Since I seem to have fallen into the role of Keeper of the Crossword Statistics in the blogosphere, let's start today with a look at how unusual and amazing today's Friday, August 22 puzzle by Kevin G. Der is.
Most of the crossword numbers I track are just for fun. That's another way of saying they're mostly meaningless. In sports, there are few stats that even fans really care about. In baseball the one that captures our imagination is home runs in a season. In hockey it's goals in a season. In basketball it's the number of groupies you seduce (Wilt Chamberlain claimed 20,000) and in football, I think it's most criminal convictions in a month but that's just a hunch.
In crosswords, it's fewest blocks (black squares) in a standard 15 by 15 puzzle. Here's a little history.
An even dozen puzzles in the Will Shortz era have only 21 blocks. Amazingly, eight of those are by Manny Nosowsky. Then on January 19, 2001, Joe DiPietro went one better with this puzzle. That record stood for over four years until Mr. Nosowsky reclaimed the title with this incredible 19-block puzzle. Like Babe Ruth's record, it seemed invincible but today in only his fifth at bat for the NYT, Kevin G. Der knocks one out of the park with an astounding 18-block construction. If you find this sort of thing intriguing, here's the list of puzzles with the fewest and most blocks, and this collection of thumbnails shows what the puzzles with the fewest blocks look like.
As a solver, of course, these sorts of records are interesting but rather incidental to the puzzle experience. If you're a successful editor, you understand that completely. I asked Will Shortz about this puzzle and here is his response:
As I've said many times, but it bears repeating, I don't run puzzles to break records. A crossword has to have great vocabulary and be exceptionally fun to solve in order for me to accept it. To me Kevin's puzzle more than meets this test. The record is just a bonus.
I got a heads up that something unusual was coming so I was able to interview Mr. Der for this special occasion:
KGD: I sporadically did the syndicated Boston Globe daily puzzle in high school but I didn't really get into crosswords until I saw Wordplay in the summer of 2006. I think I saw it twice in theaters. There is a good theater in Cambridge that shows independent films and I remember seeing a trailer for Wordplay at some point and that got me excited about it. Before Wordplay I wasn't aware of the level of creativity that went into the best crossword themes, or that anyone could submit a puzzle for consideration. I started solving the New York Times after that as well as constructing. I think Will accepted my fourth submission and I was ecstatic when I got the email; anyone who has had puzzles accepted knows the feeling. The first couple of puzzles I sent in were embarrassing and I had no idea what I was doing, but I got really nice feedback about them.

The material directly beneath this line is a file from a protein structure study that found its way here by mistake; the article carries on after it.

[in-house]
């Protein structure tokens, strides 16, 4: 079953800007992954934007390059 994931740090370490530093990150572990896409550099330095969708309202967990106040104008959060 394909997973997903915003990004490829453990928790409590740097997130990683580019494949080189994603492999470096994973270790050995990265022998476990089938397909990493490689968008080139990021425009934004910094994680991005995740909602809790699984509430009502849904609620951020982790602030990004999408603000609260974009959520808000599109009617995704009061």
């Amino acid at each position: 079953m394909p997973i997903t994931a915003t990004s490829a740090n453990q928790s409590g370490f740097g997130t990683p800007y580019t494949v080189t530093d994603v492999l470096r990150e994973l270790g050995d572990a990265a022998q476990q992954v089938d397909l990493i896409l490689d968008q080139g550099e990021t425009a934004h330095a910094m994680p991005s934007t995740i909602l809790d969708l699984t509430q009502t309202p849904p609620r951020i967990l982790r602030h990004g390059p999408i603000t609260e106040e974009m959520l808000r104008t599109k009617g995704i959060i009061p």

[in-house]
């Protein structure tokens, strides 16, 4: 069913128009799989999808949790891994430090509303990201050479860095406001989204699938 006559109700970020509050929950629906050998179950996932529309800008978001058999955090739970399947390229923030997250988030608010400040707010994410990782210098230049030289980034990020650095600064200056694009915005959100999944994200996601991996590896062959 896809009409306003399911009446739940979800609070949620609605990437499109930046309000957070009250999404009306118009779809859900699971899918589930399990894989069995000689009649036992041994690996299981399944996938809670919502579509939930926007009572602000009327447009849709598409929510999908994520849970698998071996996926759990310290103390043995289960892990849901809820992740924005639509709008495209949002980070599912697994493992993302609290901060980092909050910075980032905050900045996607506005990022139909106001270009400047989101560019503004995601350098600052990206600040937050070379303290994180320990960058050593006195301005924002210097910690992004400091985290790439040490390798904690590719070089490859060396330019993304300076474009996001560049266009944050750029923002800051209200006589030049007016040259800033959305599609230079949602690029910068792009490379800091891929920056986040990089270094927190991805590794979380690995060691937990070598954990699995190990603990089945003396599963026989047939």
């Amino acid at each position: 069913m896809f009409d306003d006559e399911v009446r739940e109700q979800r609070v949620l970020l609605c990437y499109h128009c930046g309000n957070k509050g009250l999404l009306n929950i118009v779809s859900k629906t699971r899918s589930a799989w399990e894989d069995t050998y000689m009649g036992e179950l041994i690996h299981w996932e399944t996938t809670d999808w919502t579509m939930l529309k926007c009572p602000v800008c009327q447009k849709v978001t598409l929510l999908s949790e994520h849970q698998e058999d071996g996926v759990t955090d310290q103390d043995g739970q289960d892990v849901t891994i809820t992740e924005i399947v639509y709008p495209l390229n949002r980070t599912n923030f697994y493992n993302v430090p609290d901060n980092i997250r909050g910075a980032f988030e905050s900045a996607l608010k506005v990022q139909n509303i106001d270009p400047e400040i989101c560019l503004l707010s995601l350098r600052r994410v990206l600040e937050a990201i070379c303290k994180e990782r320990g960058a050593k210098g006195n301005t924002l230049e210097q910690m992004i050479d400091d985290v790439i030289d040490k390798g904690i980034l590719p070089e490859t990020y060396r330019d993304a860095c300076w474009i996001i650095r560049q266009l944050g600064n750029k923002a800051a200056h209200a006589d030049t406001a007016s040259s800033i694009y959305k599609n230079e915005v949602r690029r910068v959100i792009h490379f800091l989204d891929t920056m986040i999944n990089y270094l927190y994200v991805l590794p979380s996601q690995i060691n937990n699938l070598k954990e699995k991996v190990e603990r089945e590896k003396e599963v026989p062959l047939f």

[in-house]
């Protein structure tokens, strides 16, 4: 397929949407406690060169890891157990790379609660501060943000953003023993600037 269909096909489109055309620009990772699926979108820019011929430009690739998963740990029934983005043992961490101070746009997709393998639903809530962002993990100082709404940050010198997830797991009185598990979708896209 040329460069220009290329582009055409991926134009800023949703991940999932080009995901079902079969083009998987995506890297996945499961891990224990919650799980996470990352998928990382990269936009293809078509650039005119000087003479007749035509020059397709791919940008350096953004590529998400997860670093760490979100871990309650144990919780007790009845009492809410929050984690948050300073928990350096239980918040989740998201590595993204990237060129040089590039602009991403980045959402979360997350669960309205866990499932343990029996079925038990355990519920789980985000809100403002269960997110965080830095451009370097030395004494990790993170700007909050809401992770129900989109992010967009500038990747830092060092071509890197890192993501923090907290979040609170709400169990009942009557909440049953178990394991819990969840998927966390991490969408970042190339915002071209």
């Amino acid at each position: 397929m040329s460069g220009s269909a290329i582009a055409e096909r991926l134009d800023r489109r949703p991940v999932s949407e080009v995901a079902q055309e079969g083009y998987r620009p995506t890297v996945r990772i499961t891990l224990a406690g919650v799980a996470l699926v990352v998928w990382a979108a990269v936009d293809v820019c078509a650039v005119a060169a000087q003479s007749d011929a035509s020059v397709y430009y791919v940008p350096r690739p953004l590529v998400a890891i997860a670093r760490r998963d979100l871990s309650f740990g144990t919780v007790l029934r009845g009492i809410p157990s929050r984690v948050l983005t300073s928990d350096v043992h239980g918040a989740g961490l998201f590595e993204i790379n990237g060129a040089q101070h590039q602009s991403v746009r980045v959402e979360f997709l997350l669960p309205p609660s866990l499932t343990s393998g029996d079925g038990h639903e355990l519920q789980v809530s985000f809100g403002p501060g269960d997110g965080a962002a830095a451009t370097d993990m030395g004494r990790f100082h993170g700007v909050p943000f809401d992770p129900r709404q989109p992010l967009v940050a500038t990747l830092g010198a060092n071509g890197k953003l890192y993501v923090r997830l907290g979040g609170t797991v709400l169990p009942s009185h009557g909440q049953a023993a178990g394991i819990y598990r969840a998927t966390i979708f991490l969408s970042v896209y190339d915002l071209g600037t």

JH: You're a computer science guy at Stanford, is that correct?
KGD: I work at a startup in Palo Alto and I'm also a PhD student at Stanford in computer science though I'm taking some time off school currently. Normally being a PhD student means doing research, so constructing has helped fill the gap here because in both cases you're trying to do something that no one else has thought of before and that takes a lot of creativity. For me, themed puzzles are in general much more fun to make.
JH: I presume it was a conscious effort to break a record. True? Can you say something about the evolution of this puzzle?
KGD: On the Wordplay DVD, there are some excellent featurettes about really special puzzles that have been in the New York Times. One of them was about Manny Nosowsky's 19 black-square puzzle and I love the way Joe DiPietro says "I'm talking six hours, every day, for months!" when he talks about how long it took to make a 20. I worked on trying to break the record on and off for about a year. It took a combination of publicly available software, online dictionaries, software I wrote myself, manual construction, and a bit of patience.
JH: What influence did Will Shortz have?
KGD: Aside from starring in a movie that I love, Will is very supportive of new constructors which was a big help. He knows what makes a strong submission so there is a constant motivation to make the puzzle as high quality as possible.
JH: Have you ever met Manny Nosowsky, the previous record holder?
KGD: Pretty much I've only met other crossword people at ACPT that I went to for the first time this past year, and I don't remember seeing Manny. He has certainly set the standard for both themed and unthemed puzzles, and according to your website he has had over 200 puzzles in the New York Times, which is jaw dropping. I also really like Elizabeth Gorski's beautiful themes and Merl Reagle's humor. The fact that Merl makes puzzles completely by hand is astonishing as well.
So, let's talk about the puzzle. The top and bottom have triple-stacked 15-letter answers and they're all smooth. Three of the six long clues are debuts but they all sound natural: RUSSIAN LANGUAGE, INSURANCE BROKER, and NEAREST RELATIVE.
You would expect a lot of rare words in a record-breaking puzzle and you'd be right. Most of them are great. Like the CIA, the NYT puzzle doesn't like to admit to TORTURE but that word debuts with this wonderful Marcel Proust quote: "Love is reciprocal ____.”
A surprisingly few words are iffy. "Open" is UNSHUT. "Condomless vis-à-vis protected" is UNSAFER which makes some sense. You might suppose sex is either safe or unsafe but I guess some unsafe practices are less safe, I mean are unsafer than others.
I couldn't finish this one without Internet assistance but I could tell the shape was special so I wanted to slog through to the end. I'm glad I did. What a puzzle. Congratulations, Mr. Der. I can't wait for your next one.